In this day and age when public opinion the polls indicate that respect for congresses, presidents, lawyers and others involved in government regardless of party are at an all-time low it might be difficult to find any politician who might be considered a good man. Our small town newspaper editor recently wrote an editorial in the Spring Valley Tribune about a man who recently died who defied all of those stereotypes. The editor and owner of the aforementioned small town weekly newspaper is David Phillips. He is a man who I highly respect and is a former tennis player who I played with and against many times. His editorial I quote now word for word.
Radiant thoughts of lost ‘friend' cut through loom of rainy day.
"After work one rainy day last week, I decided to take a run on the Root River trail from Lanesboro, l despite the weather conditions. Although the trees were still bare, offering little protection, I thought the valleys surrounded by bluffs would offer a little buffer from the wind, softening the blow of the light rain.
As I made my way, west of Lanesboro, I spotted the Duane Benson farm. In the gray monotone atmosphere, it looked so different than I recalled because I had always pictured it is a radiant place with the sunshine acting as a spotlight highlighting this heavenly paradise on earth.
Part of that cheerful upbeat image is probably because of the man who lived there. Benson was such a radiant person who made a name for himself in so many do ways. He played in the NFL, operating as team captain of the Oakland Raiders in 1971 and playing in a Super Bowl. Then he served in the Minnesota legislature for more than a decade helping craft bi-partisan bills, Minnesota Care being one which still addresses key issues today.
After he left politics, he became Executive Director of the Minnesota business partnership, a group of CEOs from Minnesota businesses, was a charter member of the Minnesota sports facilities Authority, which oversaw construction of the states professional football stadium and served in many other capacities including initiatives to further early learning as well as college education. Yet it wasn’t his accomplishments that touched me.
My memories aren’t of his time in the NFL, the state Legislature or State Boards. Instead, I recall brief moments we connected-on a school bus riding to the start of the trout trot race in a nearby small town, or when we sat across from each other during lunch when he was a guest speaker at the service club or at a foundation banquet when he brought me a drink before dinner where again he was a guest speaker.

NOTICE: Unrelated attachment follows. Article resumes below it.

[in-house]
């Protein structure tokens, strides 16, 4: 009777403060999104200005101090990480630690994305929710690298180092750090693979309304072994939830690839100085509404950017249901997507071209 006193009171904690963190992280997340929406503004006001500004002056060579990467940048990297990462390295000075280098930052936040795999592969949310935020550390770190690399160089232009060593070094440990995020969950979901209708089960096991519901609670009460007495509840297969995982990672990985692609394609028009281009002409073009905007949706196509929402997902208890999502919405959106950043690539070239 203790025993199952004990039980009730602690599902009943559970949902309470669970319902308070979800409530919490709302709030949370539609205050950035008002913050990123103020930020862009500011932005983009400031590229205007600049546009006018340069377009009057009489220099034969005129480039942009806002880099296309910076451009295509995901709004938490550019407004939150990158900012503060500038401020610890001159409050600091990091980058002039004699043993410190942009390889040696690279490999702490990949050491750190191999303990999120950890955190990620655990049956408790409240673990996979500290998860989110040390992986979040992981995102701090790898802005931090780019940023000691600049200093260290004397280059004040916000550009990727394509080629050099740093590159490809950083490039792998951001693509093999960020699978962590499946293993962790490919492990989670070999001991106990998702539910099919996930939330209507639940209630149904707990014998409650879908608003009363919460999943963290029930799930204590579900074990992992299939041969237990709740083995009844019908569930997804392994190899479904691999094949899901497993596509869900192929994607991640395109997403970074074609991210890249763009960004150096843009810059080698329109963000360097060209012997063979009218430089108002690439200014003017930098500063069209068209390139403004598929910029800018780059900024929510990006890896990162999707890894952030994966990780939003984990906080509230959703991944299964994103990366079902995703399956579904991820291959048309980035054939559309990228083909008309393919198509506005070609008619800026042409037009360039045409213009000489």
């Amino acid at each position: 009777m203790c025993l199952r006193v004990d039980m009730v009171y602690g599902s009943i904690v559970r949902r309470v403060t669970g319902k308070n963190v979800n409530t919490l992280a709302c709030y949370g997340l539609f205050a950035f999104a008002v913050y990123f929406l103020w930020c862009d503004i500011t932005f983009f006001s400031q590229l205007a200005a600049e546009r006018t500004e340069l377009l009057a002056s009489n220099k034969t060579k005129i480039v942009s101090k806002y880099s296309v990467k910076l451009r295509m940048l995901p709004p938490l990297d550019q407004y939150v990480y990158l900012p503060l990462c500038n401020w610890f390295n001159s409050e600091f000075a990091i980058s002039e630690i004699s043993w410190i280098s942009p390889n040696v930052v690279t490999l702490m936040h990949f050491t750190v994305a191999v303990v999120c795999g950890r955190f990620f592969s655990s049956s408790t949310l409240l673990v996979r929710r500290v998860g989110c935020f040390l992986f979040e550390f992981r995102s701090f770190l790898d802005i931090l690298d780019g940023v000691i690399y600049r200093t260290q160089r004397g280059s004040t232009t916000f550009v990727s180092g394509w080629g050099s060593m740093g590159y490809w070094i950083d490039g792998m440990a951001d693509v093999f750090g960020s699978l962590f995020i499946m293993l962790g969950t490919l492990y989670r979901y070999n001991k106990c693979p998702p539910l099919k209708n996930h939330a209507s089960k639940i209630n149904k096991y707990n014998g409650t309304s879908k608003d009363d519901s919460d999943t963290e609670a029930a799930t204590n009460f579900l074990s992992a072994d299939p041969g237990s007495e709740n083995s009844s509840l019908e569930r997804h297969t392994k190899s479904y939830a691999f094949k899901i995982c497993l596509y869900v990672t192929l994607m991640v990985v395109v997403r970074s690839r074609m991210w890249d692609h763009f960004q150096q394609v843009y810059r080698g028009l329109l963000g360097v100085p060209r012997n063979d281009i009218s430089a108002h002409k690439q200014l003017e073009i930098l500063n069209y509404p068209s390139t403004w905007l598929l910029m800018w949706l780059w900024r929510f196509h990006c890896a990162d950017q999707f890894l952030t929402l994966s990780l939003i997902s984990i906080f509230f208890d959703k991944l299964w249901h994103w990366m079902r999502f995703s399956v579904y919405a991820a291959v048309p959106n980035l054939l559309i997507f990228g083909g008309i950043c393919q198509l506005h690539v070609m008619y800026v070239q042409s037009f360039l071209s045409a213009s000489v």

Those encounters probably happened about a decade apart it it always seemed as if we had talked just the day before. We weren’t close enough to be considered friends but he treated me like a best friend every time I saw him. Those memories flooded my mind as I ran past his farm that didn’t have the Radiance on that wet day last week. The gloomy appearance wasn’t just from the gray skies above. My perception was colored by the fact that I also knew Benson would never be returning to the farm a place he enjoyed even preferred while he was out in the world making a name for himself, because he died earlier this year after a battle with cancer. He was 73 years old at his death shorter than the average lifetime of Americans today. Yet his life was far above in what he brought to the world.
Sometimes we focus on the length of our lives rather than the quality of our lives. However the key is what we do with our years rather than how many years we exist Benson packed a lot of living into his years on earth. His life is also a good reminder that the important things aren’t necessarily what we accomplish. What counts is how we treat people something many of us forget in the daily rush to keep up with all our worldly commitments.
I’ll never see Duane's smiling face in the physical world again but I’m sure memories of his thoughtfulness humor and warmth will pop back into my mind at times even if I may be in a gloomy rainy funk. Those images of Benson in my mind, will always exhibit the Radiance as if the sun is shining down from heaven on him.
As I, Troutbirder/teacher Ray, reflect on this man, I knew him pretty much as Dave describes him in his editorial. He came to my high school 12th grade classroom as a guest to talk about the legislature and politics and citizenship. He talked to those students as to what a duty as citizens we should all take seriously. He described politics as something that someday they might aspire to which could help their communities their state and their nation. He described politics as the honor and privilege of his life to serve. Nothing about football and his other famous accomplishments and yet I can only describe his talk as inspirational. Someday participate, he urged. I could’ve invited other political figures to my classrooms. But I didn’t. I didn’t want to invite men or women who might raise their finger’s in the air to see which way the wind was blowing so they could be reelected, or were were unwilling to compromise and work together with people of other political principles to get things done.
Duane Benson was a very good man and a politician more of whom we could use today to help make America less divided and even greater than it already is. Remember Winston Churchill’s great insight. “Democracy is the worst form of government, except for all the rest”